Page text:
Choo Zheng Xi -
Alan Shadrake’s book “Once a Jolly Hangman” makes for uncomfortable reading. One case in particular might have made those in power uncomfortable enough to arrest Mr Shadrake on the rarely used draconian charge of criminal defamation.
A defamation action is usually instituted in civil proceedings by a person or an institution that believes its reputation has been harmed by a statement of the defendant. Even Minister Mentor Lee Kuan Yew used a civil defamation action in pursuing his detractors in the international press and local opposition.
Criminal defamation brings the resources of the State to bear in what is essentially a question of protecting personal reputations.
In 2009, the Attorney-General’s Chambers (AGC) intervened to discontinue proceedings in a criminal defamation action on the grounds that “the law of criminal defamation is not to be resorted to lightly”. The AGC noted that in a civil action, the possibility that costs may be awarded against an unsuccessful plaintiff acts as a natural barrier to frivolous action. There is no such safeguard in criminal defamation.
The United Kingdom abolished criminal defamation in July 2009.
So what agitated the authorities enough to arrest Alan Shadrake for criminal defamation, amongst other charges?
The Vignes Mourthi case?
One possible contender is his characterization of the trial and execution of Vignes Mourthi as “arguably one of the most appalling miscarriages of justice in Singapore’s history”.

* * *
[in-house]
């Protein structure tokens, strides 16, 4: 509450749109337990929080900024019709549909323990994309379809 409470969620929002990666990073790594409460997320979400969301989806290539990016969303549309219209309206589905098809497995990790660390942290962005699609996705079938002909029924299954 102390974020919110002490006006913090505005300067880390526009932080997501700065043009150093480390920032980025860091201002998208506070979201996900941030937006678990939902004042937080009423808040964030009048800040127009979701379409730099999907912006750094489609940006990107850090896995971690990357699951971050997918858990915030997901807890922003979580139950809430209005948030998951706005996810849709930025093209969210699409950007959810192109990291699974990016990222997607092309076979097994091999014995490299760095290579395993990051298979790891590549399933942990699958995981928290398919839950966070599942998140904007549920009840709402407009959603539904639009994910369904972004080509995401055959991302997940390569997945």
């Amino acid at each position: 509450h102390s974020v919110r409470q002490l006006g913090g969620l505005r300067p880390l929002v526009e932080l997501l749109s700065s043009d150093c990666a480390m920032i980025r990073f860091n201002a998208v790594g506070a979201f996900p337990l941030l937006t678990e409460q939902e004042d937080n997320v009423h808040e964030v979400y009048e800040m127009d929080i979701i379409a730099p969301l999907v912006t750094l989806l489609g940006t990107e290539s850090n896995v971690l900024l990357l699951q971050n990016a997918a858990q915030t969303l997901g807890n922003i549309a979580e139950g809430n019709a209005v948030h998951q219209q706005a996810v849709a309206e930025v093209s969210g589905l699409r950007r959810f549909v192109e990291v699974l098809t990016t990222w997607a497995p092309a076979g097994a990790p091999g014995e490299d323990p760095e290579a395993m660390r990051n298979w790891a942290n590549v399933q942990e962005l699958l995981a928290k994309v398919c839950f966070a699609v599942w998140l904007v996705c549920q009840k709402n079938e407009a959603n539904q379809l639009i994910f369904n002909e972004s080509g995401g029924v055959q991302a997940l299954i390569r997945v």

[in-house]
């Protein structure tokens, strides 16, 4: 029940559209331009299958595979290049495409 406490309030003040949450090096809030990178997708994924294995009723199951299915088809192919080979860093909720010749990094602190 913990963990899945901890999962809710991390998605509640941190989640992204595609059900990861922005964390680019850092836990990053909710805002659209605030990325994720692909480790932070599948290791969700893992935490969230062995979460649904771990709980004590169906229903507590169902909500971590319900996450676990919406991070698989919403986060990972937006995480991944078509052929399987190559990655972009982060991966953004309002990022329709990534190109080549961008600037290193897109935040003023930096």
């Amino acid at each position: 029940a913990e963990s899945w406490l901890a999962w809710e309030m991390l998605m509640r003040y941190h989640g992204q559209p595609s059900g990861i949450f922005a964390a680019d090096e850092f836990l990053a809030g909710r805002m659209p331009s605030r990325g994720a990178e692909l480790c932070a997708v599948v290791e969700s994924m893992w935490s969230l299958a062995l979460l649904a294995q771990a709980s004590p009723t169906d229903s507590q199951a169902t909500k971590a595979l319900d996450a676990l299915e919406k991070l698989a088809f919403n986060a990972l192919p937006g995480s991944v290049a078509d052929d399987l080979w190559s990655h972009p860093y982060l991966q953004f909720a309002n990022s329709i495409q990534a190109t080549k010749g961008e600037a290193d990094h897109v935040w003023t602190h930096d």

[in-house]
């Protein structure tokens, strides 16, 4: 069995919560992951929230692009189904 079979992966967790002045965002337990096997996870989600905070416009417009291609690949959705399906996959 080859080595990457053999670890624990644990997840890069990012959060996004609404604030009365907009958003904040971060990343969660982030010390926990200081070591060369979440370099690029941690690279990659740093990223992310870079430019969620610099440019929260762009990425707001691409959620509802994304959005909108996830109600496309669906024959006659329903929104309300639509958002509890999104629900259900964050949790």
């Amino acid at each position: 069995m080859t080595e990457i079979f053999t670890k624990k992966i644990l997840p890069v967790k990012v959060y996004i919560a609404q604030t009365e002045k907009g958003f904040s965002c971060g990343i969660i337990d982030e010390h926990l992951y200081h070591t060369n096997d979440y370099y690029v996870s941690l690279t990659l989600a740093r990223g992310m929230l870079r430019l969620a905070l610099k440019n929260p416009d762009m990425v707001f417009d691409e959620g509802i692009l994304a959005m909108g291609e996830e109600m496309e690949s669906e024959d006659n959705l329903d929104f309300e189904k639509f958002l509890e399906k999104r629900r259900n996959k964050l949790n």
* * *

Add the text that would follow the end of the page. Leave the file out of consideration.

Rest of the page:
Vignes Mourthi was arrested on 20 September 2001 and convicted of trafficking 27.65 grams of heroin.
Mourthi’s conviction rested largely on the strength of evidence of the officer who arrested him, Sgt S Rajkumar, a senior officer of the Central Narcotics Bureau. Sgt Rajkumar was a key witness in the prosecution’s case, and Mourthi’s defense was that an incriminating piece of evidence collected by Rajkumar had been added at a much later date.
Shadrake reveals that just three days after Mourthi’s arrest, on 23 September 2001, Sgt. Rajkumar was himself arrested for allegedly handcuffing, raping and sodomizing a young woman and for subsequently bribing her to keep silent.
In the judgment convicting Rajkumar of bribery, Judge Sia Ai Kor described his actions as “so obviously corrupt by the ordinary and objective standard that he must know his conduct is corrupt”.
Shadrake points out how the ongoing case against Rajkumar was never revealed to Mourthi’s defense lawyer, and surmises that the prosecutor and other parties must have known about Rajkumar’s case but chose to keep silent.
In his book, Shadrake characterizes Mourthi’s case as groundbreaking enough to resemble the “catastrophic failures of the justice system in Britain” that contributed to the death penalty being abolished there.
If Shadrake is right, then the authorities could very well be stepping up to the criminal defamation plate to contest his version of events.